This article is the continuation of this article. (They can be read in either order.)
Brewing ingredients are evaluated in a variety of ways before they reach the brewer. Malt is analyzed for it’s potential extract and protein content (and many other things). Hops are analyzed for their alpha acid and oil content (among other things). Yeast packages frequently give an estimate of the cell count and when the yeast were packaged (or will expire). Not all of this information reaches the average homebrewer, but it is out there if you’re willing to search for it.
Although this information is useful, brewers should additionally assess the aroma and flavor of their brewing ingredients before using them. The numbers (alpha acid percentages, etc.) are highly useful pieces of information, but we don’t taste numbers when we drink beer. Determining whether or not ingredients are fresh or stale is something a brewer can easily do on his own, and has a big impact on the quality of the finished beer. It doesn’t take long to chew a few grains, sniff some hops and evaluate some starter beer. Focusing on your ingredient quality, as well as your process variables, will make you a better brewer.
Always assess your hops before adding them to your kettle. Because most homebrewers enjoy hoppy beers, this is something many already do for every batch. Hops — whether whole hops or pellets — should look green and have the characteristic smell of hop oils. Old, stale hops will look brown and smell cheesy, or sometimes excessively paper-like. Stored properly — sealed away from oxygen and frozen constantly (i.e. not in a frost-free freezer) — hops can last for years. Their alpha acids will degrade slowly over time (and different varieties decay faster than others), but the oils will remain fresh. In fact, some German brewers purposely (cold) age their hops, believing the aroma improves with age. Old hops that have remained frozen and still look and smell fresh are fine to use as late addition hops, but you’ll probably want to go with “new” hops for bittering, as the printed alpha acid rating will be closer to correct.
To make great beer, you need an adequate amount of healthy yeast. One way homebrewers attempt to obtain a proper pitch of healthy yeast is to make a yeast starter. If you make a yeast starter, you should definitely assess it’s quality before pitching the yeast.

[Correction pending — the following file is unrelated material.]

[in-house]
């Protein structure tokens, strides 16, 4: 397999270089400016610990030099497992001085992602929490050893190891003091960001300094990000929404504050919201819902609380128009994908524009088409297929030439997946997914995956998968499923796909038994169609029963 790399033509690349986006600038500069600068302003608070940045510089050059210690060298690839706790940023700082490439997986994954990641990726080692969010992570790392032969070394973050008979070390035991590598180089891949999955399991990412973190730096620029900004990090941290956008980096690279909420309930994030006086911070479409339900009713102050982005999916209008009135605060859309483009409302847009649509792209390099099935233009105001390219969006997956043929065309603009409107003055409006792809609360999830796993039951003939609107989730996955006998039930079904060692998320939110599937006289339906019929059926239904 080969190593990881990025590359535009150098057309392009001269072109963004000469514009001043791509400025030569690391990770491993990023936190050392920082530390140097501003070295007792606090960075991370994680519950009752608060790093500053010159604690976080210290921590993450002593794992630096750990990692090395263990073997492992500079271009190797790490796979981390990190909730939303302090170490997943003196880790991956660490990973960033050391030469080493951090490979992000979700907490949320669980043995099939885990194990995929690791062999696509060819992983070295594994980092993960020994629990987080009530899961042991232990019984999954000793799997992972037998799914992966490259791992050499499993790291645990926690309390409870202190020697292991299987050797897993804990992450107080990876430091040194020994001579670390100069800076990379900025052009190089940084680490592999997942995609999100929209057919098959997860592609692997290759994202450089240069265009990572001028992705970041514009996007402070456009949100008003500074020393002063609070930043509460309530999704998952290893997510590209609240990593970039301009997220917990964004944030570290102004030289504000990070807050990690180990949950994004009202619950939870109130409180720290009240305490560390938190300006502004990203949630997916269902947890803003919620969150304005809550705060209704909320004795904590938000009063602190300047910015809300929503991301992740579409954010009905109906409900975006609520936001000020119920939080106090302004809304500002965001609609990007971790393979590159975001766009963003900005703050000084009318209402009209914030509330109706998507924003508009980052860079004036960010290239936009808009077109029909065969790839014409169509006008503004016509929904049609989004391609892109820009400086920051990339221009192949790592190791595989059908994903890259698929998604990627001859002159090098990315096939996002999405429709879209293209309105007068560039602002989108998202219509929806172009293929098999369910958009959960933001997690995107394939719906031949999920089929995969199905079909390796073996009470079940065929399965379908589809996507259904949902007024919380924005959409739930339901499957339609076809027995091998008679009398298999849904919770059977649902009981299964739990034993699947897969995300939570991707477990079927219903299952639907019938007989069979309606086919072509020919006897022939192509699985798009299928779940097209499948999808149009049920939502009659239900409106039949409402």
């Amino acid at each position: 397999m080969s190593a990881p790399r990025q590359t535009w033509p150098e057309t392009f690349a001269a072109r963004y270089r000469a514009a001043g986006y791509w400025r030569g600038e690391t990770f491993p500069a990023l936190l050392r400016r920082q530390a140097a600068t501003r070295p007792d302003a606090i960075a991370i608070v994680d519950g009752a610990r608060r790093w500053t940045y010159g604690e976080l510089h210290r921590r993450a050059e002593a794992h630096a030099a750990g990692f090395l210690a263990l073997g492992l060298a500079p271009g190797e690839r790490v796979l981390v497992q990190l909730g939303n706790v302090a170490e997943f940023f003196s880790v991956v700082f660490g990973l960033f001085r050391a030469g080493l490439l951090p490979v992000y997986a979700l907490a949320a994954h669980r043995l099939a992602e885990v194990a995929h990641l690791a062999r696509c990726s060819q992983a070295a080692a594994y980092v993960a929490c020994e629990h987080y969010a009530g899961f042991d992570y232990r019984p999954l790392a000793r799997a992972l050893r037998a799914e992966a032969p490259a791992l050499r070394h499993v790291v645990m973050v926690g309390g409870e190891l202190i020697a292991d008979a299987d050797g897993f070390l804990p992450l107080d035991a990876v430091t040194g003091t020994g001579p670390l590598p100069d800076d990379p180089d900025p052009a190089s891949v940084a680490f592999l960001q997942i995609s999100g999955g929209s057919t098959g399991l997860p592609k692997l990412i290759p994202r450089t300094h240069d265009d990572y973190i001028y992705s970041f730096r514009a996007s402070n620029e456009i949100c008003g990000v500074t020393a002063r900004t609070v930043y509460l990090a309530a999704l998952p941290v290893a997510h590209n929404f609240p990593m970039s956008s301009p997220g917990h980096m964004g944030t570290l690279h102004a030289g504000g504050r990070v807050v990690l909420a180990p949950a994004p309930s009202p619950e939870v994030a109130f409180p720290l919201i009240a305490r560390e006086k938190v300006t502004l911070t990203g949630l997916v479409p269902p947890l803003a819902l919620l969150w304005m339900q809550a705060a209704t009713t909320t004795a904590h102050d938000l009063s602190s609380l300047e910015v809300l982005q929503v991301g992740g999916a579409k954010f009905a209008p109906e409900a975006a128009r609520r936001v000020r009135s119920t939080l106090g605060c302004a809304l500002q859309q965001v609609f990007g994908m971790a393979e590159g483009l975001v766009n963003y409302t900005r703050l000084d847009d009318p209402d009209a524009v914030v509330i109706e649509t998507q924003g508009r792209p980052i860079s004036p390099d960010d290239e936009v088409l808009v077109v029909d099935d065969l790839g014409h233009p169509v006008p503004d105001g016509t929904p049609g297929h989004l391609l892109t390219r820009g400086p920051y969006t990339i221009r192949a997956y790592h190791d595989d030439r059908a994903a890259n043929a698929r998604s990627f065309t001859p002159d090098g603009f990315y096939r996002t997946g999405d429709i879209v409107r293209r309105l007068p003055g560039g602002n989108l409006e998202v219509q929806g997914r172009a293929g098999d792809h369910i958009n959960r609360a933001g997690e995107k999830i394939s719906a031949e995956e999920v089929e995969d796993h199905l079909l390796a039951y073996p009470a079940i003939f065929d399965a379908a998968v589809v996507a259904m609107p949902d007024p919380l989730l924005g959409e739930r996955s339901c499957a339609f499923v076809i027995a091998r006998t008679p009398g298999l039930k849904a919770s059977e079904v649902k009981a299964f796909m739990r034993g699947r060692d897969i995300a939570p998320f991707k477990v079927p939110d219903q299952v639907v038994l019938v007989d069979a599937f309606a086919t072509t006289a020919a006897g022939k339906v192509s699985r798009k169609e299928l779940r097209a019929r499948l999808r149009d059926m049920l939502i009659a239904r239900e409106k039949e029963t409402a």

At a minimum, smell starter wort. It should be free of off odors and may also smell “yeasty,” especially if it is still fermenting. Of course, with some yeast strains, the yeast starter may smell different from what you beer will smell like. For example, a lager starter may smell sulfury. As such, determining what is an off character versus what is a normal, albeit unpleasant, smell can take some practice. If you use the same yeast strains over and over, you’ll quickly get to know their characters.
If the yeast starter has fermented to completion and the yeast has sedimented, taste the starter beer. If you smell or taste any indication of contamination — for example, sour or phenolic notes — do not use that starter. You will just amplify the off character from that contaminant in your beer. (And, it should go without saying, don’t sample the starter beer directly from your yeast starter vessel. Pour it into a glass and don’t return any of the remaining starter beer back to the starter.)
If you brew frequently, keeping a packet or two of dried yeast in your refrigerator is a god back up plan in case a yeast starter fails. Dried yeast is inexpensive and an unopened package will remain useable for a couple years if refrigerated.
Obviously, if you are using other ingredients, make some attempt to assess their quality. For example, don’t just start dumping spices into your winter warmer, give them a sniff and see if they smell good. (Also check the expiration date on any ingredient that has one.)
Assess, Record, and Reject (When Necessary)
Commercial brewers (and some advanced homebrewers) review their malt analysis sheets before brewing, and we all check the alpha acid levels on our hops and expiration dates on our yeast packs or tubes. However, additionally assessing how our ingredients smell and taste can help any brewer improve the quality of his (or her) beer. When you assess your ingredients, write down any observations you make in your brewing notebook. It may help you decide on how much late hops and what varieties to add if you note that this year’s Cascade hops smelled more aromatic or have a different character than you are used to. Likewise if an off character does arise, it’s good to have a record of how your ingredient evaluation went. For example, were you a little suspicious about an aroma in the yeast starter?
There is a bit of a learning curve to this, but telling fresh ingredients versus stale ingredients is not that difficult. The hard part comes when you detect that one of your ingredients is substandard. If you have a stockpile of brewing ingredients in your brewery, or your local homebrew shop is right around the corner, you may be able to replace the ingredient or find an acceptable substitute that day. If not, you may have to cancel your brewing plans.